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Top 5 ways the pandemic is changing open enrollment

The 2021 open enrollment period promises to be uniquely complex for employers—and for good reason. It would be only fitting to start with the elephant in the room, i.e. the COVID-19 pandemic that continues to affect our work weeks and forces us to devote countless hours and dollars to pandemic-related adjustments. Then there are the usual challenges of cost control, benefit value, employee retention and the growing need for flexibility should we see another unknown challenge.

The pandemic and other challenges are sure to be a minefield for employer groups navigating their benefit offering in the coming months. In this blog series, we will take a closer look at some of these hurdles and how they might lend some insight into choosing a plan leading up to open enrollment.

Here are five healthcare topics CEOs, benefit managers and HR teams are considering as they look to shore up their benefit portfolios for the post-pandemic economy.

  1. Keeping Employees Healthy

    What many may not realize about the impact of the pandemic on employee health, is that employees postponed needed healthcare treatment, which can result in additional complications as a result of the delayed care. According to a study in JAMA Cardiology, severe illness and mortality are on the rise from causes such as heart disease, stroke and diabetes. This research indicates that deaths from heart disease alone are up nearly 25,000 this year compared to non-pandemic years.

  2. The Growing Value of Workplace Benefits

    Another big shift due to the pandemic is how employees are viewing benefits. Research from The Hartford—which polled U.S. workers, human resources and benefits decision makers in early March, just before the COVID-19 outbreak in this country, and again in mid-June—found that, when asked to rate their organization’s overall benefits package compared with what other employers are offering in their marketplace, only 44% now rate their benefits as above average, compared to 56% pre-pandemic. This means employees are looking for competitive benefit packages with helpful tools and resources to keep them healthy.

  3. The Importance of Health & Wellness

    According to Health Payer Intelligence, the COVID-19 pandemic may be having a negative effect on Americans’ exercise life. “Wellness is key,” says Kathryn Mayer, chair of the Health & Benefits Leadership Conference. “The health and wellness of employees is the No. 1 priority for employers right now. And if it is not, then those companies have some changes to make. While the pandemic is bringing to light several challenges for organizations, prioritizing employees’ health, safety and wellness are most vital.” Employers who encourage and incentivize healthy behaviors and decisions will be rewarded with a more productive workforce.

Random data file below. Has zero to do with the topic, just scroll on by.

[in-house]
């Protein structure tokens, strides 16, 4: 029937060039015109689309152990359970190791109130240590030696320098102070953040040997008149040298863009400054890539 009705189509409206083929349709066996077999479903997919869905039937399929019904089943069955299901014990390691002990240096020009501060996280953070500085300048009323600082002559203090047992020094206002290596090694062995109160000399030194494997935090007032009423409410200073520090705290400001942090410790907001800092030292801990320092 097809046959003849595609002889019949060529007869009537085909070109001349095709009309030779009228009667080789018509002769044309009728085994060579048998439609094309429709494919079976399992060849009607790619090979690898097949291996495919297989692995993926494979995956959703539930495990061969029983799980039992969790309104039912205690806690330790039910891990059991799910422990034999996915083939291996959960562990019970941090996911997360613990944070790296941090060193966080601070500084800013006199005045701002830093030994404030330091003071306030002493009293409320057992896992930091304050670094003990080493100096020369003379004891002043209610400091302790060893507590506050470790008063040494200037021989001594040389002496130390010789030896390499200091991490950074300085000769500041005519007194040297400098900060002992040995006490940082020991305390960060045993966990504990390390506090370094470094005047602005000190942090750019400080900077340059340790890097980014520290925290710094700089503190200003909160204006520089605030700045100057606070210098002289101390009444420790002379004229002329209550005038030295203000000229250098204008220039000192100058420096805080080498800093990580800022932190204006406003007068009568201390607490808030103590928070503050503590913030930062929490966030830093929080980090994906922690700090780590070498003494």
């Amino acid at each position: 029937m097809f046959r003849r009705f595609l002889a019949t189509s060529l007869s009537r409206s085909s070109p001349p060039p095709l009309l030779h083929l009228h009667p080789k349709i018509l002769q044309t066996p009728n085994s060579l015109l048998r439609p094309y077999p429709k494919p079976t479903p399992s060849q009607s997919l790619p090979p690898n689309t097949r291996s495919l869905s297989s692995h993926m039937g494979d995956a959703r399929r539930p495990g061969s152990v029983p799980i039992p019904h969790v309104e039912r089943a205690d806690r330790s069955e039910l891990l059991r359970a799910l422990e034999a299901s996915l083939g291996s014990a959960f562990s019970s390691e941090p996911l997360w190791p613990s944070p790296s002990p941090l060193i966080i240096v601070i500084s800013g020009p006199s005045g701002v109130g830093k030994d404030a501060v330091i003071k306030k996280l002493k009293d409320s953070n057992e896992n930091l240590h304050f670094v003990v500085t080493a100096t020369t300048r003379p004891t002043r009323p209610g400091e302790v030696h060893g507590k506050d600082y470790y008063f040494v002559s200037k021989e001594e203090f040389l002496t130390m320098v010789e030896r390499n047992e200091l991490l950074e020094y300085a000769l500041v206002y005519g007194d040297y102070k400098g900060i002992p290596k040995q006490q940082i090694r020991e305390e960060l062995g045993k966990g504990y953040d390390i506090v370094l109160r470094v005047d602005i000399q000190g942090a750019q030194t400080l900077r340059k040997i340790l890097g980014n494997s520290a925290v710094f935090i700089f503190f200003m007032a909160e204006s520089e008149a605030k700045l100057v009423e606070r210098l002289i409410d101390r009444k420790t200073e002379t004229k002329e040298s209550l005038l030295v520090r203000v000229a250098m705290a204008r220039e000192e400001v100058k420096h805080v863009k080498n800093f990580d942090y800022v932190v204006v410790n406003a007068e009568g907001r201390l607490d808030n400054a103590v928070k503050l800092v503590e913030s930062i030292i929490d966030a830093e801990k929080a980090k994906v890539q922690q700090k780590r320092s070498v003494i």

4. Flexibility in Healthcare Plans

    Businesses are quickly learning that there is no simple solution to meeting the ever-changing health and wellness needs of employees. Are premiums and out-of-pocket costs important? Yes. Are employees looking for ways to protect their paycheck and also protect themselves? Absolutely. Will telehealth play an increasingly important role in providing both? Without a doubt. The changing nature of the current environment calls attention to the changing nature of needs. Employers are increasingly being offered greater flexibility during this uncertainty. Smart businesses are focusing on engaging their employees in their medical plan benefits as well as gaining greater understanding of which ancillary coverage they see as helpful.

  5. Technology Enabling Consumer-Driven Healthcare Outcomes

    More employers are seeking healthcare plans offering new technology-driven solutions that help employees support their own health and wellbeing, manage chronic conditions and better navigate the healthcare system—all while trying to keep their distance and stay safe. Arkansas Blue Cross and Blue Shield offers a virtual diabetes program to eligible members. Onduo is a comprehensive program for those with type 2 diabetes. In addition to tools for self-monitoring blood glucose, the employee has access to a care team of coaches, certified educators and doctors. All from the comfort of home on their phone.

Healthcare plans are at the forefront of creating a better culture of health, providing customer-centric benefits that reduce uncertainty and improve the health of employees and their families are more important now than ever—and more complicated than we ever imagined. And choosing the right partner has never been more important.